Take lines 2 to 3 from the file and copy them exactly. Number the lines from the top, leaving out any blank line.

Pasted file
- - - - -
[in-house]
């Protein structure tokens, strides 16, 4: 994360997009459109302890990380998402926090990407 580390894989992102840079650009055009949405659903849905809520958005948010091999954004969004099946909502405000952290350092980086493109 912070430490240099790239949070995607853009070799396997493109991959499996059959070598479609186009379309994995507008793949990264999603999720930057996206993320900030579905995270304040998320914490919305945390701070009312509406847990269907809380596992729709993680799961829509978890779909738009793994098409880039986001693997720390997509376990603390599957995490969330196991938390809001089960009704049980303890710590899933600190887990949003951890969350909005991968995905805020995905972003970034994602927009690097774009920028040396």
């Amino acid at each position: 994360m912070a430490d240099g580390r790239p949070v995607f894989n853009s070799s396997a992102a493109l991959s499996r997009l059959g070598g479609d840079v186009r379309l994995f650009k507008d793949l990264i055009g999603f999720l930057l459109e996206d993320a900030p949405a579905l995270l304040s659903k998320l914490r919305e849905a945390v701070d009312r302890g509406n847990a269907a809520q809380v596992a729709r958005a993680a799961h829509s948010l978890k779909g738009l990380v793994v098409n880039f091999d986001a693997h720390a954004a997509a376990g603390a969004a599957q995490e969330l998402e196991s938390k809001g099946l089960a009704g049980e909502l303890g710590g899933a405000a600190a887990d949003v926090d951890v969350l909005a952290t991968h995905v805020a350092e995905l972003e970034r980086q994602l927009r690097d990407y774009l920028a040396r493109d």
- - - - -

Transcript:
């Protein structure tokens, strides 16, 4: 994360997009459109302890990380998402926090990407 580390894989992102840079650009055009949405659903849905809520958005948010091999954004969004099946909502405000952290350092980086493109 912070430490240099790239949070995607853009070799396997493109991959499996059959070598479609186009379309994995507008793949990264999603999720930057996206993320900030579905995270304040998320914490919305945390701070009312509406847990269907809380596992729709993680799961829509978890779909738009793994098409880039986001693997720390997509376990603390599957995490969330196991938390809001089960009704049980303890710590899933600190887990949003951890969350909005991968995905805020995905972003970034994602927009690097774009920028040396």
């Amino acid at each position: 994360m912070a430490d240099g580390r790239p949070v995607f894989n853009s070799s396997a992102a493109l991959s499996r997009l059959g070598g479609d840079v186009r379309l994995f650009k507008d793949l990264i055009g999603f999720l930057l459109e996206d993320a900030p949405a579905l995270l304040s659903k998320l914490r919305e849905a945390v701070d009312r302890g509406n847990a269907a809520q809380v596992a729709r958005a993680a799961h829509s948010l978890k779909g738009l990380v793994v098409n880039f091999d986001a693997h720390a954004a997509a376990g603390a969004a599957q995490e969330l998402e196991s938390k809001g099946l089960a009704g049980e909502l303890g710590g899933a405000a600190a887990d949003v926090d951890v969350l909005a952290t991968h995905v805020a350092e995905l972003e970034r980086q994602l927009r690097d990407y774009l920028a040396r493109d």